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As others have said, this is probably happening all the time whilst salmon fishing ! How many days when we have caught and seen nothing have we actually had numerous fish move towards and examine the fly ?

I think all you can do is try to avoid scaring them and try different flies and tactics, perhaps resting for a bit in between.
 

ArchieL

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Dreaded Flying C, Works a treat for stubborn fish , infact the fish turn mental and just fling themselves up the banking at your feet.

I would have put on a big buoyant muddler with a small silver ally 3 feet behind it and made some surface wake to see if they would come up for a look then nail the ally.
 

Rennie

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A most important factor there, that many - if not most Salmon Anglers, never give thought to.
Thats stealth in approach and during your fishing.Maybe not crawling round on hands n knees in camo. gear, but rather using common sense, your best quietest casting too.
I often cringe when I make a noisy cast, if I know about it, Salar certainly does.Big clumpy pit boots full of tungsten keep you up right and safer in the river, but hells teeth Salar must hear you walking a mile away, let alone when you get close and most wading sticks ring like a bell on clattering a rock.
Thinking back to the dearth of 30lb er's thread, I don't know a big fish of any species that wont better respond to a stealthy better thought out approach, not simply the chuck n chance n swing most of us use as the default setting!.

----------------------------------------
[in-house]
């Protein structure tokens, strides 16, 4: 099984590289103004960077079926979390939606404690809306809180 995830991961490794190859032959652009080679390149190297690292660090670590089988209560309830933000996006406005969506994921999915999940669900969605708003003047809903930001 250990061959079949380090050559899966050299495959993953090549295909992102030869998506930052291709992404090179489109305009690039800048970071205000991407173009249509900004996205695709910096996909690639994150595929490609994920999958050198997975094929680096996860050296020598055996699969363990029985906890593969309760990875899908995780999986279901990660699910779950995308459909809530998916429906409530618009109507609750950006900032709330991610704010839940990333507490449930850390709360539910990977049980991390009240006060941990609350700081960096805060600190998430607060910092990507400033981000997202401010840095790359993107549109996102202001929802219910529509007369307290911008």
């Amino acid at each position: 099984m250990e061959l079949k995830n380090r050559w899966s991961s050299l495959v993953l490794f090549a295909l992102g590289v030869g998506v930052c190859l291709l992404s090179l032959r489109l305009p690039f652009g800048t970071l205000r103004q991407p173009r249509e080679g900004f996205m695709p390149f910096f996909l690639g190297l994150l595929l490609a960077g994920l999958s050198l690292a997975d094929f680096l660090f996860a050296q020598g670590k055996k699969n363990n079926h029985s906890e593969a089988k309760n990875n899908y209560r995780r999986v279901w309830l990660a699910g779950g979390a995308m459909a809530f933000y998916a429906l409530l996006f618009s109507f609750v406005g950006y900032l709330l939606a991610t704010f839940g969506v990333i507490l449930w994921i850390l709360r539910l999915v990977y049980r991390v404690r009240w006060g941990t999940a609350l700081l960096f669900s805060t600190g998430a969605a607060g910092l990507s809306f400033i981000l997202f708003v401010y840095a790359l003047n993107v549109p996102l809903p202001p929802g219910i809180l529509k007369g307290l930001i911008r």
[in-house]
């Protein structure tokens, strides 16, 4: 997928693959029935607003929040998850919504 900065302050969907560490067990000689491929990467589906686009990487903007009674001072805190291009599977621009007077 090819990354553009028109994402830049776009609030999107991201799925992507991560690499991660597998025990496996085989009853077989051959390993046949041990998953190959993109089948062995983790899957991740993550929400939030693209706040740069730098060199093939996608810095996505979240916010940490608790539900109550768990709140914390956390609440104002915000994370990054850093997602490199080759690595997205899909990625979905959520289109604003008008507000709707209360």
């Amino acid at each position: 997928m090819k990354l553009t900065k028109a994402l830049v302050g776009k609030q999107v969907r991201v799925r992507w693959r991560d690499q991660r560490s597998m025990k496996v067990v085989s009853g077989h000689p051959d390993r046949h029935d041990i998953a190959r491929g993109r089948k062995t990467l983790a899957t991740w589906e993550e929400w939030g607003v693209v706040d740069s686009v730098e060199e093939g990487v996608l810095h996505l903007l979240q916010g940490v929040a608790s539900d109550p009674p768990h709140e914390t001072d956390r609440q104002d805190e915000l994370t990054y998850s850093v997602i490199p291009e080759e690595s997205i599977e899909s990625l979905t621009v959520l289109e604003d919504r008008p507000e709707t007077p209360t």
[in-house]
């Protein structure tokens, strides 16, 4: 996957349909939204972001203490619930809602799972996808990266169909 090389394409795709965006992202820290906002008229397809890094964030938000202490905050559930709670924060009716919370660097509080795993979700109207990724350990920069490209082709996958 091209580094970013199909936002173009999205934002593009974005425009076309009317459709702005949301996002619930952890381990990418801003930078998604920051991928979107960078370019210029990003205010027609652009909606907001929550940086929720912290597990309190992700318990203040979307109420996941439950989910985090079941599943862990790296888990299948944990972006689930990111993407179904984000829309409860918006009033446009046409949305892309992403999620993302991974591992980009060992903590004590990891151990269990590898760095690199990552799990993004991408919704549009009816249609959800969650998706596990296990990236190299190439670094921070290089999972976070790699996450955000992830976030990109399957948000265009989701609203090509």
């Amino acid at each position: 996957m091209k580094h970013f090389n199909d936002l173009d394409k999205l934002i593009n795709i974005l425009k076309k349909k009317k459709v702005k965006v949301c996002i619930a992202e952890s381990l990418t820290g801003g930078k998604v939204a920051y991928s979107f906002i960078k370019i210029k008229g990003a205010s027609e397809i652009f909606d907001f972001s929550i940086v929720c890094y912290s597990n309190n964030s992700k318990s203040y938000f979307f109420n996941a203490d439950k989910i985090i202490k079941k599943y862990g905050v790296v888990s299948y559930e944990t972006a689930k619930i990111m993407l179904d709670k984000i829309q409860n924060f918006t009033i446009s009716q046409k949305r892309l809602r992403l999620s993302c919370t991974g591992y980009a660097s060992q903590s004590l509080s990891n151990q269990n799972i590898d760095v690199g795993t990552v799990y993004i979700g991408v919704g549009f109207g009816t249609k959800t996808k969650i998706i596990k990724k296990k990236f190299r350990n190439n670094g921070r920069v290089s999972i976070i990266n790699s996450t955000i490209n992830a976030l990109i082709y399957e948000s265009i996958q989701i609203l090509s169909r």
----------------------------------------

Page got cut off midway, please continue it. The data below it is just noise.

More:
Honestly said and with the best of intentions, but some casting techniques create more disturbance than a jacuzzi bath after beans and Guinness!
Hey!, I'm not perfect- far from it, but at least I try and give the matter thought.
Pedro.
 
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cgaines10

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Fishing down and across and at great lengths, produces a lot of slack in the line. If you could have a camera above your fly you'd be surprised at how many times your fly has been followed or even in a fishes mouth and not felt it. That's why all the FIPS mouche technique has now evolved to minimise drag and slack lines so you can feel every touch. I know it's not suitable for salmon fishing though but shows the problems we face ?
 

Invermarnoch

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If you ever have a chance to read Falkus' book on Salmon Fishing, you will find that he records a similar experience.
 

Occasional salmon fisher

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If I remember rightly he got his wife to watch from above whilst he cast over a thousand times to the same fish. Eventually it took! He really knew how to show a girl a good time!!

Lol !

Did it take it ? No

Did it take it ? No

Did it take it ? No

Etc, etc, etc

Four hours later ......

Did it take ?

Yes it ***king took ! Now wind the ***cker in and lets go ***king home !!
 
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Marcus c